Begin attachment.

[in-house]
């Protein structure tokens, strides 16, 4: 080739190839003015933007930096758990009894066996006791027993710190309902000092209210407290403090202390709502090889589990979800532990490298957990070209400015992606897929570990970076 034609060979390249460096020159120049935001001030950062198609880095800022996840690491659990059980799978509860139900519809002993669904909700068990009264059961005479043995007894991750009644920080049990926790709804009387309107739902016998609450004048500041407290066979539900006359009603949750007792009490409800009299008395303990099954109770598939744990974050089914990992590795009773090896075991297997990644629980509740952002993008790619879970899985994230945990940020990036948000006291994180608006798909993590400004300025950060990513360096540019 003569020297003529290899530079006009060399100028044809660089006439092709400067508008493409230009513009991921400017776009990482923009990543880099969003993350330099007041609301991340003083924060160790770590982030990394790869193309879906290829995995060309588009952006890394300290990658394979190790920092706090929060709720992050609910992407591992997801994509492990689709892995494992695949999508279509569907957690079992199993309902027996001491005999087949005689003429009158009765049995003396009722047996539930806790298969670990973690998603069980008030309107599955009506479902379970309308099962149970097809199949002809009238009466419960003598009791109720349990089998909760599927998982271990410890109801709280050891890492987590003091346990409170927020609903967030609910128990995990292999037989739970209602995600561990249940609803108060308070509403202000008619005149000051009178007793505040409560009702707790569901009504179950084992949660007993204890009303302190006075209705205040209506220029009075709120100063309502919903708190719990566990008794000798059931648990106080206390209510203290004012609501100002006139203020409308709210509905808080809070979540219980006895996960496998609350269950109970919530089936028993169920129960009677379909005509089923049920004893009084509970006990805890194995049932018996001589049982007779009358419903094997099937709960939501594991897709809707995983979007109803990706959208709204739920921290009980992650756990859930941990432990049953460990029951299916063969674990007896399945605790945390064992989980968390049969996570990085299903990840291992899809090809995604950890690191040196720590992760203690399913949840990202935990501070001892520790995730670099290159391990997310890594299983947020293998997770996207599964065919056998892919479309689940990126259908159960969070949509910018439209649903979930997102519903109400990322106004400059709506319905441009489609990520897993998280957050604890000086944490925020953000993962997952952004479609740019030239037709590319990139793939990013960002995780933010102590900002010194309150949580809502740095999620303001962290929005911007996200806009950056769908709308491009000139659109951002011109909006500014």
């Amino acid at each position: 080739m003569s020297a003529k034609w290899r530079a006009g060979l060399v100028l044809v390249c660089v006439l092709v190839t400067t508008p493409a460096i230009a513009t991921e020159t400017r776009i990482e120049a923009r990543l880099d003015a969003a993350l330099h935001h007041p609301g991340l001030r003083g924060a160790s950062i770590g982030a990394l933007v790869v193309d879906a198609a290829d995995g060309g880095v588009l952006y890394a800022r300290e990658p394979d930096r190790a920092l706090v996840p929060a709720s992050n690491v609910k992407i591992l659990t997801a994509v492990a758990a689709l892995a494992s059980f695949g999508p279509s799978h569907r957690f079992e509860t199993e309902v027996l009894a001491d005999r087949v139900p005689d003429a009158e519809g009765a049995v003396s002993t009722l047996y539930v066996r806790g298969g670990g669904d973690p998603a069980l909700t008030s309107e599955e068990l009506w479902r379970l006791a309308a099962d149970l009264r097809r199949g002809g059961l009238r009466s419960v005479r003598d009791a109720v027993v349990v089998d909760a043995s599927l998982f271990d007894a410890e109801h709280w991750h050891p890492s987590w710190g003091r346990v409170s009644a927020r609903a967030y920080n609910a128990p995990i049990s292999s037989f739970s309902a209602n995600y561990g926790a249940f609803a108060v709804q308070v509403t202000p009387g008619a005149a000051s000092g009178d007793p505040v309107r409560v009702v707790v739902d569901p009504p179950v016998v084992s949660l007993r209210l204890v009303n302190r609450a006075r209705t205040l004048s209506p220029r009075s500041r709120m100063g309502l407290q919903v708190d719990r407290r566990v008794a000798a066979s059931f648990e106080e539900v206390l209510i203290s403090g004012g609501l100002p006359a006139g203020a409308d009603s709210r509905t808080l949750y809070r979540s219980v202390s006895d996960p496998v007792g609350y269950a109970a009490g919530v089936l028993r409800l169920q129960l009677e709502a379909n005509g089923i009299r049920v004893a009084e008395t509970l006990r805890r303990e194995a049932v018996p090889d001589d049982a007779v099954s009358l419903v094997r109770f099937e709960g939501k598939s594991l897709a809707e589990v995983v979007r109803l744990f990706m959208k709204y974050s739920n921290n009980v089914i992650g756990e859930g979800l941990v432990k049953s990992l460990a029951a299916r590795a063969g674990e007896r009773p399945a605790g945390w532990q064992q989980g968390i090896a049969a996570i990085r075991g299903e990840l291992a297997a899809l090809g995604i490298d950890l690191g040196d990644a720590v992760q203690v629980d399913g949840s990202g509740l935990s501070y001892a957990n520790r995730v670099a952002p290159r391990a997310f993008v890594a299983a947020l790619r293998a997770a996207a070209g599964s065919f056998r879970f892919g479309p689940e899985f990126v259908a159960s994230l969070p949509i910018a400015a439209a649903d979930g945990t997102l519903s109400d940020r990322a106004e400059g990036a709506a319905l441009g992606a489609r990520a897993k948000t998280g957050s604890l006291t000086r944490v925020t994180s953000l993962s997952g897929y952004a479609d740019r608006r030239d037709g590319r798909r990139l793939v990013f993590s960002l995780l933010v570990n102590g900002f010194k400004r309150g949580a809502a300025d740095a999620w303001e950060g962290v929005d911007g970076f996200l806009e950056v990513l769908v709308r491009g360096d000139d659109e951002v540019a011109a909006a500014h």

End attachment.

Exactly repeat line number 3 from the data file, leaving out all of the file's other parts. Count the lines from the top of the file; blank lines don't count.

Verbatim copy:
């Amino acid at each position: 080739m003569s020297a003529k034609w290899r530079a006009g060979l060399v100028l044809v390249c660089v006439l092709v190839t400067t508008p493409a460096i230009a513009t991921e020159t400017r776009i990482e120049a923009r990543l880099d003015a969003a993350l330099h935001h007041p609301g991340l001030r003083g924060a160790s950062i770590g982030a990394l933007v790869v193309d879906a198609a290829d995995g060309g880095v588009l952006y890394a800022r300290e990658p394979d930096r190790a920092l706090v996840p929060a709720s992050n690491v609910k992407i591992l659990t997801a994509v492990a758990a689709l892995a494992s059980f695949g999508p279509s799978h569907r957690f079992e509860t199993e309902v027996l009894a001491d005999r087949v139900p005689d003429a009158e519809g009765a049995v003396s002993t009722l047996y539930v066996r806790g298969g670990g669904d973690p998603a069980l909700t008030s309107e599955e068990l009506w479902r379970l006791a309308a099962d149970l009264r097809r199949g002809g059961l009238r009466s419960v005479r003598d009791a109720v027993v349990v089998d909760a043995s599927l998982f271990d007894a410890e109801h709280w991750h050891p890492s987590w710190g003091r346990v409170s009644a927020r609903a967030y920080n609910a128990p995990i049990s292999s037989f739970s309902a209602n995600y561990g926790a249940f609803a108060v709804q308070v509403t202000p009387g008619a005149a000051s000092g009178d007793p505040v309107r409560v009702v707790v739902d569901p009504p179950v016998v084992s949660l007993r209210l204890v009303n302190r609450a006075r209705t205040l004048s209506p220029r009075s500041r709120m100063g309502l407290q919903v708190d719990r407290r566990v008794a000798a066979s059931f648990e106080e539900v206390l209510i203290s403090g004012g609501l100002p006359a006139g203020a409308d009603s709210r509905t808080l949750y809070r979540s219980v202390s006895d996960p496998v007792g609350y269950a109970a009490g919530v089936l028993r409800l169920q129960l009677e709502a379909n005509g089923i009299r049920v004893a009084e008395t509970l006990r805890r303990e194995a049932v018996p090889d001589d049982a007779v099954s009358l419903v094997r109770f099937e709960g939501k598939s594991l897709a809707e589990v995983v979007r109803l744990f990706m959208k709204y974050s739920n921290n009980v089914i992650g756990e859930g979800l941990v432990k049953s990992l460990a029951a299916r590795a063969g674990e007896r009773p399945a605790g945390w532990q064992q989980g968390i090896a049969a996570i990085r075991g299903e990840l291992a297997a899809l090809g995604i490298d950890l690191g040196d990644a720590v992760q203690v629980d399913g949840s990202g509740l935990s501070y001892a957990n520790r995730v670099a952002p290159r391990a997310f993008v890594a299983a947020l790619r293998a997770a996207a070209g599964s065919f056998r879970f892919g479309p689940e899985f990126v259908a159960s994230l969070p949509i910018a400015a439209a649903d979930g945990t997102l519903s109400d940020r990322a106004e400059g990036a709506a319905l441009g992606a489609r990520a897993k948000t998280g957050s604890l006291t000086r944490v925020t994180s953000l993962s997952g897929y952004a479609d740019r608006r030239d037709g590319r798909r990139l793939v990013f993590s960002l995780l933010v570990n102590g900002f010194k400004r309150g949580a809502a300025d740095a999620w303001e950060g962290v929005d911007g970076f996200l806009e950056v990513l769908v709308r491009g360096d000139d659109e951002v540019a011109a909006a500014h």